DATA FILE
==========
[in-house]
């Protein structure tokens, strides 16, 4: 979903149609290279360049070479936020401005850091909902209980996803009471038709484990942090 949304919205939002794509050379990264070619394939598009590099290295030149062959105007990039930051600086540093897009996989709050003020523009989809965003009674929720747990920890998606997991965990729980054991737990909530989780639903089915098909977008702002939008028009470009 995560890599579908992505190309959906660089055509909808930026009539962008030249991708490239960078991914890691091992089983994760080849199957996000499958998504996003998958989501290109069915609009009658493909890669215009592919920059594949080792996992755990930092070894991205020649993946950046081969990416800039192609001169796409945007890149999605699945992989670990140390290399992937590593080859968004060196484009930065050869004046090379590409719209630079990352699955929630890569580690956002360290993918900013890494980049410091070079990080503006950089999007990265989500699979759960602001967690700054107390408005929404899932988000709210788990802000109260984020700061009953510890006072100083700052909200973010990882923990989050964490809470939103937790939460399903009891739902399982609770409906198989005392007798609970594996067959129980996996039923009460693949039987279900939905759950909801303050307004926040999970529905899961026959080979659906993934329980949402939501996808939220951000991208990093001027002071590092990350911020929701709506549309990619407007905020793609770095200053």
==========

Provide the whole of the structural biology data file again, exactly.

[in-house]
């Protein structure tokens, strides 16, 4: 979903149609290279360049070479936020401005850091909902209980996803009471038709484990942090 949304919205939002794509050379990264070619394939598009590099290295030149062959105007990039930051600086540093897009996989709050003020523009989809965003009674929720747990920890998606997991965990729980054991737990909530989780639903089915098909977008702002939008028009470009 995560890599579908992505190309959906660089055509909808930026009539962008030249991708490239960078991914890691091992089983994760080849199957996000499958998504996003998958989501290109069915609009009658493909890669215009592919920059594949080792996992755990930092070894991205020649993946950046081969990416800039192609001169796409945007890149999605699945992989670990140390290399992937590593080859968004060196484009930065050869004046090379590409719209630079990352699955929630890569580690956002360290993918900013890494980049410091070079990080503006950089999007990265989500699979759960602001967690700054107390408005929404899932988000709210788990802000109260984020700061009953510890006072100083700052909200973010990882923990989050964490809470939103937790939460399903009891739902399982609770409906198989005392007798609970594996067959129980996996039923009460693949039987279900939905759950909801303050307004926040999970529905899961026959080979659906993934329980949402939501996808939220951000991208990093001027002071590092990350911020929701709506549309990619407007905020793609770095200053």